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How Your Education Prepares You for the Real World

The one thing that constantly amazes me about students here at the University of Rochester is how multi-faceted they all are. Every single person you meet here has a wide variety of interests, ranging from academics to athletics, clubs and organizations to campus jobs, etc. Even more, most people end up pursuing interests very different from their intended majors, spanning across the three academic divisions: humanities, social sciences, and natural sciences and engineering.

In my two years here, I’ve had the pleasure of meeting some really inspiring people, and they have unknowingly motivated me to expand my horizons and do things beyond my comfort zone. Here are some of the things that I’ve decided to take part in:

Majoring in biomedical engineering

I knew I wanted to pursue biomedical engineering (BME) the moment I found out what it was, and now, after two years, I’m still as enthusiastic as I was in the beginning! Biomedical engineers take a variety of courses, including math, chemistry, physics, and biology, and currently, as a junior, I’m taking three upper-level electives in my concentration, Signals and Systems. I know that by the time I’m a senior, I will have a working knowledge of each of the BME fields and be able to solve real-world problems and start making an impact.

Goergel Hall
Goergen Hall, home to the BME department

Clustering in philosophy

Ever since I took an ethics course on a whim, I’ve been planning on clustering in “ethics and values,” offered by the philosophy department. Having never taken an argument-based course in life before, I was swept away by the idea of really thinking about how my decisions affect others around me. As a future engineer, I thought it would be really important for me to go beyond the science and math, and figure out how I can impact society from a humanities perspective.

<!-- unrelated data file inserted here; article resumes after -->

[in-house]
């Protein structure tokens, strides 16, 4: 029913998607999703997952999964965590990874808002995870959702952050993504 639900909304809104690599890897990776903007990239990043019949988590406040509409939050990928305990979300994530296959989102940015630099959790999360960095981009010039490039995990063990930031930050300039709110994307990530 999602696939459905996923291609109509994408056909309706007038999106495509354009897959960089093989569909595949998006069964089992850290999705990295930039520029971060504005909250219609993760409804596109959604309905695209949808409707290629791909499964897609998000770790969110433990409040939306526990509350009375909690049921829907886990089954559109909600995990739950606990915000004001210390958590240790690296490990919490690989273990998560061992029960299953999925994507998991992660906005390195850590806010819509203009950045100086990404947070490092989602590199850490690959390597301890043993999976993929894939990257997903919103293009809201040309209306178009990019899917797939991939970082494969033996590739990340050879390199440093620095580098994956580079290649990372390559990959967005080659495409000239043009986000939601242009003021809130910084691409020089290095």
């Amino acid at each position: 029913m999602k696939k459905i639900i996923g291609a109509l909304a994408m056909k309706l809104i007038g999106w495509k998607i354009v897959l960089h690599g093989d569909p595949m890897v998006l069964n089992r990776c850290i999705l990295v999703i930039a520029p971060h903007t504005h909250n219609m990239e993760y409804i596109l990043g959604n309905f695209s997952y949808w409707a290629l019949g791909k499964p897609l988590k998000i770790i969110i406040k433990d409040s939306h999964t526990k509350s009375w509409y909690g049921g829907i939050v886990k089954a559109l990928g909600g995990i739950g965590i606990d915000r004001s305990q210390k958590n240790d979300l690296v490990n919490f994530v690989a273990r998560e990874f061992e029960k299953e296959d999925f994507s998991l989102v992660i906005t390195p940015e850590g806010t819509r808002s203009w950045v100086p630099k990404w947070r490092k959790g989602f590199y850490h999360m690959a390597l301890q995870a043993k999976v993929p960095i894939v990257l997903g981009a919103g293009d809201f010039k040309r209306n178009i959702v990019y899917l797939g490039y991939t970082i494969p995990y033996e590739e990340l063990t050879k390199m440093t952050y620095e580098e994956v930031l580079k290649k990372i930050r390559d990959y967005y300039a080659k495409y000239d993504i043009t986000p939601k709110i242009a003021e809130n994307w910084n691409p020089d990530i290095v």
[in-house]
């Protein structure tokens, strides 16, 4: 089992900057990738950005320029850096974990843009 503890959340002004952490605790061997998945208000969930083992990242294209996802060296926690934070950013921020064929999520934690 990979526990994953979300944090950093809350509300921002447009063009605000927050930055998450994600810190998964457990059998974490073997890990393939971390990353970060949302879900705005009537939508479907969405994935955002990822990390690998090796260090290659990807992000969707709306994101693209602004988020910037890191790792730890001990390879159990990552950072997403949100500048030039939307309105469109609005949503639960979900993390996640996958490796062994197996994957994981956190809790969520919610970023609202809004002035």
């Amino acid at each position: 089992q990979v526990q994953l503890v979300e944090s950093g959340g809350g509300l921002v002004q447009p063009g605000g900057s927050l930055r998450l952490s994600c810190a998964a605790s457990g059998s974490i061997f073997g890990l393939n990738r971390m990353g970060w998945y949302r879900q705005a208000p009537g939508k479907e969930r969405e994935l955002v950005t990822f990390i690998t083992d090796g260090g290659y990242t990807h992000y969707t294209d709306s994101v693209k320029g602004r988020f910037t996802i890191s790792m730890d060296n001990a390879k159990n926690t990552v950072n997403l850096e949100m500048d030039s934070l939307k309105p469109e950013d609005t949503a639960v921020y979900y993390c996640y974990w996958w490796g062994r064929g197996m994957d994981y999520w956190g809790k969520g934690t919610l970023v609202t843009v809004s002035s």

Screenshot of ethics and values courses
My cluster in ethics and values

Working as a Meridian

Last summer, I became a part of the Meridian Society, and I can honestly say that it’s one of most rewarding experiences I’ve had in college. The Meridian Society is an organization of campus tour guides who talk to prospective students on tours (all while walking backwards). I think that becoming a tour guide has made me a more informed person and given me the confidence to interact with people on a deeper level. This is awesome, because having people skills is really important nowadays, especially for those who want to work in a social environment.

Tour guides group photo
Summer Meridians 2017

Conducting research

When I first came in to the University, I didn’t know whether research was something I was interested in. But, I still applied for a couple of positions, just to experience it once and figure out a potential career path. Since I got accepted into a biomechanics lab last summer, I have come to realize that I actually enjoy doing research! It’s something that has taught me a lot of skills, both technical and soft, like time-management, mechanical testing, communication, etc., and I’m super glad I decided to pursue it!

Hallway in Goergen Hall
My research lab in Goergen!

In the end, I think my collective experiences in the classroom, in the lab, and through clubs and organizations have made me a more adaptable person. Going beyond the traditional learning methods, I got the chance to be a “real-person” and learn to manage my interests in each of the humanities, social sciences, and natural sciences and engineering.

Ultimately, being at the University of Rochester has really helped prepare me for the future, and be ever better in my endeavors!

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